Exclusive The UK's Student Loans Company has wasted £50m on a canned IT transformation project, designed to provide a “digital by default” system to cope with a major increase in student numbers.
The programme was launched in 2013 in conjunction with the Government Digital Service and was intended to be a "robust and agile customer-centred student finance system."
It was supposed to tackle the "very poor" student experience, due to a lack of case information and introduce a modern, integrated and flexible IT system to enable "the safe delivery of HE reform, including changes to borrowers’ repayment terms including variable interest rates."
However, the project was quietly shelved last year following an assessment by the Major Projects Authority, according to a Freedom of Information response sent to The Register today.
The note said the project was formally closed in September 2015 to "allow for a tighter focus on specific priority areas of investment."
Back in 2013 the chairman of the SLC, Christian Brodie, said: "The Transformation Programme brings us the opportunity to become a standard-bearer for the government’s digital delivery agenda. We have already made progress here, becoming an exemplar Government Digital Service organisation."
Outsourcer HCL was appointed as delivery partner to build replacement Core Ledger and Security modules, with three online applications going live in January 2014. The Register understands that problems arose between integrating the internally developed software and the core engine provided by HCL.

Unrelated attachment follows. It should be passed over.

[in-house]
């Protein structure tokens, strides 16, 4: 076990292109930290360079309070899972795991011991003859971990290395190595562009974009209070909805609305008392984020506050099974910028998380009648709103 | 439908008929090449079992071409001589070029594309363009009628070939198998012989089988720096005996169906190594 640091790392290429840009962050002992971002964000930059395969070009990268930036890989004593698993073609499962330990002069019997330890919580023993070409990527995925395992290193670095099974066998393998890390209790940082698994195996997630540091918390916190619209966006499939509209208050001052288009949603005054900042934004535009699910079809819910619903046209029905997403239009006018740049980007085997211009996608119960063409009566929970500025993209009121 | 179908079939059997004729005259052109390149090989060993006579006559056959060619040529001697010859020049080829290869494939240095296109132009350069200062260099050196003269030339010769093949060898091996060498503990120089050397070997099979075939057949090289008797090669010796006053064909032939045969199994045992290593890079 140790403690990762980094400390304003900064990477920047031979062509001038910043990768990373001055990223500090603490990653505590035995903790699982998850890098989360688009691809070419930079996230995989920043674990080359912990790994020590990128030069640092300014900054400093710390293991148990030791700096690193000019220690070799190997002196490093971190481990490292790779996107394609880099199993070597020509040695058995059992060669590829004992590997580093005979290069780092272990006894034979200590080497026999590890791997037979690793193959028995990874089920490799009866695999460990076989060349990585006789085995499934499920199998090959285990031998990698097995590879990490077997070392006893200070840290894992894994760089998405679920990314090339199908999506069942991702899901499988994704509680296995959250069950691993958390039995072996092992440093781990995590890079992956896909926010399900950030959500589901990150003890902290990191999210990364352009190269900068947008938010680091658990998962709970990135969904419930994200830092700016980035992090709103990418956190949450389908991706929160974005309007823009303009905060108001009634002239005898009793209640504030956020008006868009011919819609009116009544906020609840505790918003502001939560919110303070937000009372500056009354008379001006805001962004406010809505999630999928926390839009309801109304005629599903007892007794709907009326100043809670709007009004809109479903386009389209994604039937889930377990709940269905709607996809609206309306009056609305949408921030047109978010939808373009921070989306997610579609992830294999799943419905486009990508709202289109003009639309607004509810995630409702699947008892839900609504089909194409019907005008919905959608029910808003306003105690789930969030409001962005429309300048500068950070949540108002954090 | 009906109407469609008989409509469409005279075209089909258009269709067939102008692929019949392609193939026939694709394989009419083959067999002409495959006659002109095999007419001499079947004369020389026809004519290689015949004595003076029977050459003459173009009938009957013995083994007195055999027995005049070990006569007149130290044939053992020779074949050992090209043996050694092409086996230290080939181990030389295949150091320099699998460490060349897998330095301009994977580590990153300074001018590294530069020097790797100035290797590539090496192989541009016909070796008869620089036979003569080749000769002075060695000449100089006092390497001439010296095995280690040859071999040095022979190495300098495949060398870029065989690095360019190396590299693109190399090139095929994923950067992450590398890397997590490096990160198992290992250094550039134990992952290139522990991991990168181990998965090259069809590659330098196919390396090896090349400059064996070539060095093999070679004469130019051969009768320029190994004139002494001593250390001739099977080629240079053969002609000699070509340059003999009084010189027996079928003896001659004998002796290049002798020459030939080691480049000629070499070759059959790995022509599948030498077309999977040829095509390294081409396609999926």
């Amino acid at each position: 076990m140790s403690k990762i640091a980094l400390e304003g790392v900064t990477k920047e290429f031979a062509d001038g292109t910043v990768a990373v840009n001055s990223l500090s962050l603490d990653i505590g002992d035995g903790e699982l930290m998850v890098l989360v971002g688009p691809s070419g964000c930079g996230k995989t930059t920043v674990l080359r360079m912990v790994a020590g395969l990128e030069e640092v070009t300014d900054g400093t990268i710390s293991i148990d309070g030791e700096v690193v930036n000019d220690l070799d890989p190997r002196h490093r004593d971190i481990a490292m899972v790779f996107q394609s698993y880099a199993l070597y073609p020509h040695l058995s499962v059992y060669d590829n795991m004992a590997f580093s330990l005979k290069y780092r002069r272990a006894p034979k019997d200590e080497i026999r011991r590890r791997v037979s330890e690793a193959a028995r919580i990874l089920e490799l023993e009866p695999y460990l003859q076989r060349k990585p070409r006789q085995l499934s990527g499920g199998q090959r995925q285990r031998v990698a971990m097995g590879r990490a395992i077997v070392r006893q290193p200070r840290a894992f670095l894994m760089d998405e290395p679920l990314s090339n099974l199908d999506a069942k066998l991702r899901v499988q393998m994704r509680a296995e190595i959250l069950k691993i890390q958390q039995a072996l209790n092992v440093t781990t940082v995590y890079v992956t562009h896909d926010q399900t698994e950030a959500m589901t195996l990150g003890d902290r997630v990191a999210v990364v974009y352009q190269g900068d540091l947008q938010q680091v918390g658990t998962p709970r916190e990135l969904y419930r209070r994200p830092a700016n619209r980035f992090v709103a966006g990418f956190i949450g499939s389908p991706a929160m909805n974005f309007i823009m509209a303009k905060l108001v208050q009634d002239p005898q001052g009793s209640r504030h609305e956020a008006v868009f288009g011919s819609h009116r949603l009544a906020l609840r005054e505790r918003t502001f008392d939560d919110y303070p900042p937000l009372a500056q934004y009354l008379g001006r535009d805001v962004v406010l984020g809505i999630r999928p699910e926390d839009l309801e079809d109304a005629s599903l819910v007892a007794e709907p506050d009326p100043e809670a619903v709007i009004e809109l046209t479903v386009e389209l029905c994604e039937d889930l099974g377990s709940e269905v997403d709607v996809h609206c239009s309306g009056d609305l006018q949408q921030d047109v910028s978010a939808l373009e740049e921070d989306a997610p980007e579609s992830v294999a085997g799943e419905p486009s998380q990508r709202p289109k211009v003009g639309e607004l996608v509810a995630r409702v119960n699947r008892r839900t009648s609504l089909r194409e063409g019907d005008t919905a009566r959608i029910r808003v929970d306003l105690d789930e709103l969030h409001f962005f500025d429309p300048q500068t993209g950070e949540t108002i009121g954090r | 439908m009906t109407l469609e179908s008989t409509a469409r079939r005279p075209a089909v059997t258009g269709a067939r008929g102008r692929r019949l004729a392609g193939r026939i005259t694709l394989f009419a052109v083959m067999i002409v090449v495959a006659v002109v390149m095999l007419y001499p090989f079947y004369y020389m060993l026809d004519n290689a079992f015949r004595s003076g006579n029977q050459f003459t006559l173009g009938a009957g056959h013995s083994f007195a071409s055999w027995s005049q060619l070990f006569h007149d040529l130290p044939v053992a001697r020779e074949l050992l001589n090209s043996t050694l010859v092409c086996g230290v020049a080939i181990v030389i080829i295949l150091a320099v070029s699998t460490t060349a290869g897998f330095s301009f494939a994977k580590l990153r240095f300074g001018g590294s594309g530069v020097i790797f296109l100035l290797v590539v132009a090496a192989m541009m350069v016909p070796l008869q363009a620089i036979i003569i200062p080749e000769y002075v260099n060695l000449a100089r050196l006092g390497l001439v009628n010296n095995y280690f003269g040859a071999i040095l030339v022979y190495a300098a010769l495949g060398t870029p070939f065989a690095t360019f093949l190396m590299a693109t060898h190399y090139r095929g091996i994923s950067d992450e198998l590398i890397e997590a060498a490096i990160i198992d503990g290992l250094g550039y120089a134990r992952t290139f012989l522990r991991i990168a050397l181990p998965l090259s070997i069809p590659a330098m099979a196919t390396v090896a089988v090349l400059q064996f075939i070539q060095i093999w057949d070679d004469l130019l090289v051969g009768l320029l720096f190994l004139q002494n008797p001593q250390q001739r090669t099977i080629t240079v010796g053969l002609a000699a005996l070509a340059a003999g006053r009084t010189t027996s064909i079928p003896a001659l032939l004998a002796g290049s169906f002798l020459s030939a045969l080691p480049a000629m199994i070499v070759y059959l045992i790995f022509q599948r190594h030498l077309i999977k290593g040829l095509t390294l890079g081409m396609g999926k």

The debacle has echoes of the Rural Payments Agency IT disaster, which saw the blurred lines of accountability between GDS and the agency end in a failure to integrate the digital front-end with the back-end system.
That led to a budget overrun of 40 per cent to £215m, and will incur penalties from the EU of £180m per year. The Public Accounts Committee later described a digital reset by GDS as "inappropriate".
Much like the RPA, the SLC has also been held up as a digital exemplar. Both agencies also have a long history of IT disasters.
The FoI response sent to The Register said: "The total amount spent on the Programme between its inception in 2013 and March 2015 was £48.8m. The predicted lifecycle benefits of the Programme, as validated by PricewaterhouseCoopers (PWC) are valued at £94.1m. These benefits are derived from a number of process and system improvements."
But the cancellation of the project raises a huge question over how SLC will now cope with the increase in student numbers and repayments. The total value of outstanding student loans will increase from £46bn in 2013 to approximately £200bn by 2042, the National Audit Office has said.
The Register has contacted the SLC for further comment. ®